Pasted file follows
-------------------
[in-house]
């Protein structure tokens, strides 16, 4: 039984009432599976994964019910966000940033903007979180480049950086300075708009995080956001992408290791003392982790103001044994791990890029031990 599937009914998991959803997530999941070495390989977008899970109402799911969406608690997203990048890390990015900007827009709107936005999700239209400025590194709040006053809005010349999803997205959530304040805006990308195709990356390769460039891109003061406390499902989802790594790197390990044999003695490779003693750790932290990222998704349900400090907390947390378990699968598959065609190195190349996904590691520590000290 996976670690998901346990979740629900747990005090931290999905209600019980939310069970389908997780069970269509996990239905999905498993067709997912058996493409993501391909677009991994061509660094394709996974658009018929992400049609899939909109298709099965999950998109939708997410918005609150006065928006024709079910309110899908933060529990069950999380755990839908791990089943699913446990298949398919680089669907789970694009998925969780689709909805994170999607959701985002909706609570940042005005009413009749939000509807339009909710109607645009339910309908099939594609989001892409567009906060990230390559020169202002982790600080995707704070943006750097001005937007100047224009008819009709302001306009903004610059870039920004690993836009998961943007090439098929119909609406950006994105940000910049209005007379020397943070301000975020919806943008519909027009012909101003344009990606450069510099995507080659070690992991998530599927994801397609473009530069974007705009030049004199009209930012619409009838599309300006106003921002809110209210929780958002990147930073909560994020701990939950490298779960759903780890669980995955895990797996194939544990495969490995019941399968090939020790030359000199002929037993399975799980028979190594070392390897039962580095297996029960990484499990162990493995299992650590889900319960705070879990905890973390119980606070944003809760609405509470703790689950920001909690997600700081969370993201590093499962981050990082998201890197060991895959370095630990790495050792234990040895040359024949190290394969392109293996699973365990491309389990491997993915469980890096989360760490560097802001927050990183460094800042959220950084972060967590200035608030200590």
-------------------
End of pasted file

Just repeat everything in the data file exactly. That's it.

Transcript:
[in-house]
């Protein structure tokens, strides 16, 4: 039984009432599976994964019910966000940033903007979180480049950086300075708009995080956001992408290791003392982790103001044994791990890029031990 599937009914998991959803997530999941070495390989977008899970109402799911969406608690997203990048890390990015900007827009709107936005999700239209400025590194709040006053809005010349999803997205959530304040805006990308195709990356390769460039891109003061406390499902989802790594790197390990044999003695490779003693750790932290990222998704349900400090907390947390378990699968598959065609190195190349996904590691520590000290 996976670690998901346990979740629900747990005090931290999905209600019980939310069970389908997780069970269509996990239905999905498993067709997912058996493409993501391909677009991994061509660094394709996974658009018929992400049609899939909109298709099965999950998109939708997410918005609150006065928006024709079910309110899908933060529990069950999380755990839908791990089943699913446990298949398919680089669907789970694009998925969780689709909805994170999607959701985002909706609570940042005005009413009749939000509807339009909710109607645009339910309908099939594609989001892409567009906060990230390559020169202002982790600080995707704070943006750097001005937007100047224009008819009709302001306009903004610059870039920004690993836009998961943007090439098929119909609406950006994105940000910049209005007379020397943070301000975020919806943008519909027009012909101003344009990606450069510099995507080659070690992991998530599927994801397609473009530069974007705009030049004199009209930012619409009838599309300006106003921002809110209210929780958002990147930073909560994020701990939950490298779960759903780890669980995955895990797996194939544990495969490995019941399968090939020790030359000199002929037993399975799980028979190594070392390897039962580095297996029960990484499990162990493995299992650590889900319960705070879990905890973390119980606070944003809760609405509470703790689950920001909690997600700081969370993201590093499962981050990082998201890197060991895959370095630990790495050792234990040895040359024949190290394969392109293996699973365990491309389990491997993915469980890096989360760490560097802001927050990183460094800042959220950084972060967590200035608030200590």